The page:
Flying Tigers
revised and updated

THE WARBIRD'S FORUM

New & improved for August

Helicopter carrier
Izumo

Shades of the Sino-Japanese War! The cruiser Izumo was stationed at Shanghai in the 1930s as Japan's flagship in that "treaty port." On August 14, 1937, she was the intended target of the first bombing mission of the Chinese Air Force on August 14, 1937, supposedly under Claire Chennault's direction. Later, as Japanese moved inland, the aircraft carrier Kaga joined Izumo with a complement of A5M "Claude" fighters to escort bombers against Nanjing and Hankou. Kaga also took part in the Pearl Harbor attack and in the calamitous mission against Midway, where she was one of five aircraft carriers sunk in 1942. Izumo followed her to the bottom in 1945, just before the war ended. Now both names are afloat again, as helicopter carriers for Japan's maritime Self-Defense Force. For more, see Japan at War.

Colonel Short Not only is she better looking than Claire Chennault, but Colonel Jennifer Short may have more combat behind her -- 430 hours flying the A-10 Warthog in air-to-mud missions. However that may be, she's the new commander of the U.S. Army's 23rd Fighter Wing, whose pilots call themselves Flying Tigers and trace their lineage to the 23rd Fighter Group that replaced the American Volunteer Group in China, seventy-five years ago. For more, see the Annals of the Flying Tigers.

Terry Alleg and friends have digitized the archives of Republic Aviation and put them online at Long Island Republic Airport Historical Society. At least four Flying Tigers -- Parker Dupouy, Ken Jernstedt, John Croft, and David Harris -- flew as test pilots for Republic after they returned from China. I was enchanted to see that, as early as July 1945, Republic was already touting its Seabee amphibian for the postwar market. I remember seeing one of these lovely planes taking off from the harbor at Charlotte Amalie, over dinner on the patio at Villa Olga with my wife and daughter, one evening in 1988. It was like slipping into an episode of Tales of the Gold Monkey.

Flying Tigers, China My AVG history will be published in China later this year. I don't know when, and I haven't seen the book, but it seems to be a hardcover edition. The deal was brokered by HarperCollins, and the content is therefore based on the 2007 second edition rather than the most recent version. And no, they didn't ask much advice on the cover, but I trust the publishers know their market. Certainly the earlier publishers did: the book has sold close to 100,000 copies in hardcover and paperback from Smithsonian Books, Military Book Club, HarperCollins, and Warbird Books.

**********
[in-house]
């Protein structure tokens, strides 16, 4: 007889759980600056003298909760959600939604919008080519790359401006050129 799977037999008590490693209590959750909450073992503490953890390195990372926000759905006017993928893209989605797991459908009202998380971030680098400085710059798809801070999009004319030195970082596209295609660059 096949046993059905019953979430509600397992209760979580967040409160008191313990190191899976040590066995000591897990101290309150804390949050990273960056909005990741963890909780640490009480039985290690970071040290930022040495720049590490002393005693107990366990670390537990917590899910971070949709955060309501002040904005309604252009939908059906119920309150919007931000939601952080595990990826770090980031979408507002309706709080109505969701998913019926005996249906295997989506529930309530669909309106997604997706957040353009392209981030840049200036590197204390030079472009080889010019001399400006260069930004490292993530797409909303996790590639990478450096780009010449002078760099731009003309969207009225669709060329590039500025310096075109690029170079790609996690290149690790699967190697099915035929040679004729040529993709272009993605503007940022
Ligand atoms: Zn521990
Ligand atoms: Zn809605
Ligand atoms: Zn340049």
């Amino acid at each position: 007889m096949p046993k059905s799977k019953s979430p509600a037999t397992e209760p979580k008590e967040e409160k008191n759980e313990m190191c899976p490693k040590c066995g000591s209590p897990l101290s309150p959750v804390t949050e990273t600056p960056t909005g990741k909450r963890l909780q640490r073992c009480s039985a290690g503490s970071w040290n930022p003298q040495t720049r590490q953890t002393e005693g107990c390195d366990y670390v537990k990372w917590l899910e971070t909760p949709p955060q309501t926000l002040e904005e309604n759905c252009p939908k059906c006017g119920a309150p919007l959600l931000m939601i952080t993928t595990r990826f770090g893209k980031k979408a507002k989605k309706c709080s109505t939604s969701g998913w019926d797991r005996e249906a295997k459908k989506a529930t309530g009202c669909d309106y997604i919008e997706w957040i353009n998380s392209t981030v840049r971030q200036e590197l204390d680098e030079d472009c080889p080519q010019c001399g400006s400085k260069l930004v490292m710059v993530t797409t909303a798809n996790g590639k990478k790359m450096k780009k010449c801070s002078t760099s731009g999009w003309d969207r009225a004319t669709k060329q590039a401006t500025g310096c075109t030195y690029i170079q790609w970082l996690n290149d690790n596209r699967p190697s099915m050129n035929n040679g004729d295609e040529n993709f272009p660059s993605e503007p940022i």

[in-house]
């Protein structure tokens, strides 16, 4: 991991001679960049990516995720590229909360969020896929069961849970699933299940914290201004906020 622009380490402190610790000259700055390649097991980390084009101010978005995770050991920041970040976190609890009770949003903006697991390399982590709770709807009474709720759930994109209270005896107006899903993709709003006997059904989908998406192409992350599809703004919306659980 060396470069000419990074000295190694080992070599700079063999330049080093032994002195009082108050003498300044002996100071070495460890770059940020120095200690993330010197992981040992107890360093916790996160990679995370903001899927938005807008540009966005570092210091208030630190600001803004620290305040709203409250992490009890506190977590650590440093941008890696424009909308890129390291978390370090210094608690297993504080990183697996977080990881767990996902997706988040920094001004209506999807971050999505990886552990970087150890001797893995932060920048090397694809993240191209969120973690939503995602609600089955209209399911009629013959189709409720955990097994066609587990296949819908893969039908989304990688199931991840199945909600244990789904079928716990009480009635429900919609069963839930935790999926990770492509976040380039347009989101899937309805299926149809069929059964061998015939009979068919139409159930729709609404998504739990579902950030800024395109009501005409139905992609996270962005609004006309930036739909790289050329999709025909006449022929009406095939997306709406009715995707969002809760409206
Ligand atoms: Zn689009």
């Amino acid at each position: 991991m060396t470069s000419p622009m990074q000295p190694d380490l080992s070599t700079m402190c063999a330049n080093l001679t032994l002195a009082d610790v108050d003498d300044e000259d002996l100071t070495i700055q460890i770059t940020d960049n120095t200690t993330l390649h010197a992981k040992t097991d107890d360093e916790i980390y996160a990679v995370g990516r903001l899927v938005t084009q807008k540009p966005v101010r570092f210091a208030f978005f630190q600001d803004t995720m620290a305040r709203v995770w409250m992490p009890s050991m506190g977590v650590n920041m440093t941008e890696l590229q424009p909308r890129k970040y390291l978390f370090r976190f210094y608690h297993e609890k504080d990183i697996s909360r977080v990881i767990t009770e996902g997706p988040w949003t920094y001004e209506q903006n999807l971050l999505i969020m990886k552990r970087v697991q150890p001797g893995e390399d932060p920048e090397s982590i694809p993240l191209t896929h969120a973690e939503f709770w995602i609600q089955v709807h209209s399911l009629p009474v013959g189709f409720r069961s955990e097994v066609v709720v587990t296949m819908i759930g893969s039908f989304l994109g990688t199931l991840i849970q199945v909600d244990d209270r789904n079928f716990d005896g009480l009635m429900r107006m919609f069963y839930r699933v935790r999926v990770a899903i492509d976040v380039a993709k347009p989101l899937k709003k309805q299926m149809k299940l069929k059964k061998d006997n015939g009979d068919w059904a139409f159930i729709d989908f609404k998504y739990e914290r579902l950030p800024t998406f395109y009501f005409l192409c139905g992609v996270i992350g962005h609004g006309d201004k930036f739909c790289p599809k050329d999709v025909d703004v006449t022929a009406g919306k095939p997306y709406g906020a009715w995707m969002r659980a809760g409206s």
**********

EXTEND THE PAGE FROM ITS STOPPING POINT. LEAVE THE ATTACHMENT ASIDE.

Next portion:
On the Piper Cub Forum, see a video of the Brodie System in action, launching liaison planes from a cable strung alongside an LST during the Second World War.

I've always been fascinated (and a bit mystified) by the Ottoman Empire, but every time I set out to learn more about it, my eyes glaze over and I fall asleep. A Peace To End All Peace was the cure for that, at least until I got to the treaty in 1919. (It's very bad of me, I know, but I find peace less interesting than war.) My Irish father always claimed that, whenever you looked around the world and saw a pile of bloody feathers, an English fox was certain to be at the bottom of it, and this is certainly true of the mess we call the Middle East. Among the other astonishments in this excellent book is the information that Major Thomas Edward Lawrence, aka "Lawrence of Arabia," didn't play much of a role in the downfall of the Ottomans. Postwar, of course, Britain betrayed most of its allies, from the Arabs to the French, and thus determined the geography and the hostilities that plague the region today, from Cairo to Kabul.

My other favorites of July were a BBC docco, The First World War (which actually had a program devoted to the Ottomans), and the latest Bernie Gunther thriller, Prussian Blue. For more about them, see the The Warbird's Book Club.

Finally, in the Annals of Vietnam, read the story of an 18-year-old Marine who returned from the dead after five years in a North Vietnamese prison camp. And a Ken Burns docco about that long ago and altogeter inglorious war. Blue skies! — Dan Ford

Welcome to the forum!

Here are a thousand or so files on airplanes, pilots, and the wars of the past hundred years, grouped under these headings:

Annals of the Flying Tigers
Annals of the Brewster Buffalo
Annals of Poland: war and exile, 1939-1948
Japan at War, 1931-1945
Annals of the Chinese Air Force
Glen Edwards and the Flying Wing
Remembering Bluie West One
The Spadguys Speak (carrying a nuke to Sevastopol)
Annals of Vietnam
War in the Modern World

Plus these excellent places to look for more: